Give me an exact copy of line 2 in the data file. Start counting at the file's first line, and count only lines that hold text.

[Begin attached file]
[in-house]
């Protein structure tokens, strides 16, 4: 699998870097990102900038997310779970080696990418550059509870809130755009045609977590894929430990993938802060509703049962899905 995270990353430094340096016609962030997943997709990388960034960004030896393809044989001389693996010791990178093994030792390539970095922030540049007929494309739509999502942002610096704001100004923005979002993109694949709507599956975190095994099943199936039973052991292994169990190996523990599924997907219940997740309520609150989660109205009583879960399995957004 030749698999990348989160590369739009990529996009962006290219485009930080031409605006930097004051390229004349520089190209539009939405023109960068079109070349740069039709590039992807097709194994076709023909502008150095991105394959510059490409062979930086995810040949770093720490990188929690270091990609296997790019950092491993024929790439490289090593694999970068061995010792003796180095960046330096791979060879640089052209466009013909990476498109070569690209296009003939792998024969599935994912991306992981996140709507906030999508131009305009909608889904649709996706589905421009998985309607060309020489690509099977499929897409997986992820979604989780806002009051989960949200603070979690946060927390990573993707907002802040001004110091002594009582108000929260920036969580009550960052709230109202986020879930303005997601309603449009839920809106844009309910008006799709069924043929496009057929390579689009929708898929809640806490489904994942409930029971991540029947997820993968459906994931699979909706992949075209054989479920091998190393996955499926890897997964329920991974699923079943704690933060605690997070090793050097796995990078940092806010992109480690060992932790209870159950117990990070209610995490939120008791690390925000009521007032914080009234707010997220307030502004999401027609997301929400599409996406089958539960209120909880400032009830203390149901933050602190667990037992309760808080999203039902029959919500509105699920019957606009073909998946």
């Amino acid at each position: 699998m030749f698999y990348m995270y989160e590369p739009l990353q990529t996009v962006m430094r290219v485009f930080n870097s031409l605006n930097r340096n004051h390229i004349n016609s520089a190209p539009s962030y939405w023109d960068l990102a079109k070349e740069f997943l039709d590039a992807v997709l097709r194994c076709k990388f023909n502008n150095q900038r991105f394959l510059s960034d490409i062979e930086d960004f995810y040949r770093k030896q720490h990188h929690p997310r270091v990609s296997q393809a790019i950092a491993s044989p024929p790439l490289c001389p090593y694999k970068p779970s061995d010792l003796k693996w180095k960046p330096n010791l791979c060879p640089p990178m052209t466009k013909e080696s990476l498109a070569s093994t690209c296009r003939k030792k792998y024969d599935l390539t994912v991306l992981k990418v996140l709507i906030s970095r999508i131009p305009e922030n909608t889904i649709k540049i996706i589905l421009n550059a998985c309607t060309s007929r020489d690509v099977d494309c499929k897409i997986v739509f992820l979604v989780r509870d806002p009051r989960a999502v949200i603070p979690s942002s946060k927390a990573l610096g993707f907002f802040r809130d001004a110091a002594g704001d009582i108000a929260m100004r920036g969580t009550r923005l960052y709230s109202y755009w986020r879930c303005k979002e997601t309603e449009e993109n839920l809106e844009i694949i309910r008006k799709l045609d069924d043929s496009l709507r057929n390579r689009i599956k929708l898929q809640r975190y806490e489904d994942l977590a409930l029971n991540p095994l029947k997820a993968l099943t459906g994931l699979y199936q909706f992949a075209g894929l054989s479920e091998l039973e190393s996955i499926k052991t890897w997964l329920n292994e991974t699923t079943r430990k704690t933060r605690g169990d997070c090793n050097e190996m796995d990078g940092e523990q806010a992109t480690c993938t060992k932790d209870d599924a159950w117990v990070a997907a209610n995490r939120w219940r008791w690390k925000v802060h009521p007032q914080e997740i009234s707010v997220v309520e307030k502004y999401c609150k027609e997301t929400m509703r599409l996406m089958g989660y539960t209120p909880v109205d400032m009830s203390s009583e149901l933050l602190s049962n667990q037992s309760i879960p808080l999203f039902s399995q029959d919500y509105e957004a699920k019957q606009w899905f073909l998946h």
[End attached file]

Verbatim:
């Protein structure tokens, strides 16, 4: 699998870097990102900038997310779970080696990418550059509870809130755009045609977590894929430990993938802060509703049962899905 995270990353430094340096016609962030997943997709990388960034960004030896393809044989001389693996010791990178093994030792390539970095922030540049007929494309739509999502942002610096704001100004923005979002993109694949709507599956975190095994099943199936039973052991292994169990190996523990599924997907219940997740309520609150989660109205009583879960399995957004 030749698999990348989160590369739009990529996009962006290219485009930080031409605006930097004051390229004349520089190209539009939405023109960068079109070349740069039709590039992807097709194994076709023909502008150095991105394959510059490409062979930086995810040949770093720490990188929690270091990609296997790019950092491993024929790439490289090593694999970068061995010792003796180095960046330096791979060879640089052209466009013909990476498109070569690209296009003939792998024969599935994912991306992981996140709507906030999508131009305009909608889904649709996706589905421009998985309607060309020489690509099977499929897409997986992820979604989780806002009051989960949200603070979690946060927390990573993707907002802040001004110091002594009582108000929260920036969580009550960052709230109202986020879930303005997601309603449009839920809106844009309910008006799709069924043929496009057929390579689009929708898929809640806490489904994942409930029971991540029947997820993968459906994931699979909706992949075209054989479920091998190393996955499926890897997964329920991974699923079943704690933060605690997070090793050097796995990078940092806010992109480690060992932790209870159950117990990070209610995490939120008791690390925000009521007032914080009234707010997220307030502004999401027609997301929400599409996406089958539960209120909880400032009830203390149901933050602190667990037992309760808080999203039902029959919500509105699920019957606009073909998946």